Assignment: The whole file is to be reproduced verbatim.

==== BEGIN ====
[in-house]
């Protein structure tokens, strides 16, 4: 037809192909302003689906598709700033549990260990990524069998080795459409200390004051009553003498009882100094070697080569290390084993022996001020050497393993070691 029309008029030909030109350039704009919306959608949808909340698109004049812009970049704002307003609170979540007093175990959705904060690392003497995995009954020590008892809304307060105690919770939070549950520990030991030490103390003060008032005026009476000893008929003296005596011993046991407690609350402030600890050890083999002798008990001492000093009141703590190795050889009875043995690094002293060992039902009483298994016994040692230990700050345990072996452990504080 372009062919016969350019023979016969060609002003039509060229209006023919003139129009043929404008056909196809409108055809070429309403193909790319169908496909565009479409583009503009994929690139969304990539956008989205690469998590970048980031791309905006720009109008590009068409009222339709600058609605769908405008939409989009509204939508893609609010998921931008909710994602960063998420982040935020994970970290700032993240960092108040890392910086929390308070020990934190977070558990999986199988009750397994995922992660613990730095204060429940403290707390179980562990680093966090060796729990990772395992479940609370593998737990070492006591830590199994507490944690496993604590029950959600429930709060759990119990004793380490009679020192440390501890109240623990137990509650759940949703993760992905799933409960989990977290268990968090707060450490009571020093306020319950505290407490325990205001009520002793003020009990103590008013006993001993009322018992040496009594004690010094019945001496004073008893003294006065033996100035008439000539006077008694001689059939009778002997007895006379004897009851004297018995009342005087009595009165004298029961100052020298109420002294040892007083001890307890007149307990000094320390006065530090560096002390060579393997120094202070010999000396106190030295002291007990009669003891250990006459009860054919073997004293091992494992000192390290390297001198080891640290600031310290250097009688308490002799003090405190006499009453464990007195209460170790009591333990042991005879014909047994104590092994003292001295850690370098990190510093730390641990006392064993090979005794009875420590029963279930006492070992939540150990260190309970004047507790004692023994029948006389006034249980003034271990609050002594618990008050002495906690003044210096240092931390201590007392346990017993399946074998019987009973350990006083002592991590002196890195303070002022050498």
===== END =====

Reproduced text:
[in-house]
């Protein structure tokens, strides 16, 4: 037809192909302003689906598709700033549990260990990524069998080795459409200390004051009553003498009882100094070697080569290390084993022996001020050497393993070691 029309008029030909030109350039704009919306959608949808909340698109004049812009970049704002307003609170979540007093175990959705904060690392003497995995009954020590008892809304307060105690919770939070549950520990030991030490103390003060008032005026009476000893008929003296005596011993046991407690609350402030600890050890083999002798008990001492000093009141703590190795050889009875043995690094002293060992039902009483298994016994040692230990700050345990072996452990504080 372009062919016969350019023979016969060609002003039509060229209006023919003139129009043929404008056909196809409108055809070429309403193909790319169908496909565009479409583009503009994929690139969304990539956008989205690469998590970048980031791309905006720009109008590009068409009222339709600058609605769908405008939409989009509204939508893609609010998921931008909710994602960063998420982040935020994970970290700032993240960092108040890392910086929390308070020990934190977070558990999986199988009750397994995922992660613990730095204060429940403290707390179980562990680093966090060796729990990772395992479940609370593998737990070492006591830590199994507490944690496993604590029950959600429930709060759990119990004793380490009679020192440390501890109240623990137990509650759940949703993760992905799933409960989990977290268990968090707060450490009571020093306020319950505290407490325990205001009520002793003020009990103590008013006993001993009322018992040496009594004690010094019945001496004073008893003294006065033996100035008439000539006077008694001689059939009778002997007895006379004897009851004297018995009342005087009595009165004298029961100052020298109420002294040892007083001890307890007149307990000094320390006065530090560096002390060579393997120094202070010999000396106190030295002291007990009669003891250990006459009860054919073997004293091992494992000192390290390297001198080891640290600031310290250097009688308490002799003090405190006499009453464990007195209460170790009591333990042991005879014909047994104590092994003292001295850690370098990190510093730390641990006392064993090979005794009875420590029963279930006492070992939540150990260190309970004047507790004692023994029948006389006034249980003034271990609050002594618990008050002495906690003044210096240092931390201590007392346990017993399946074998019987009973350990006083002592991590002196890195303070002022050498």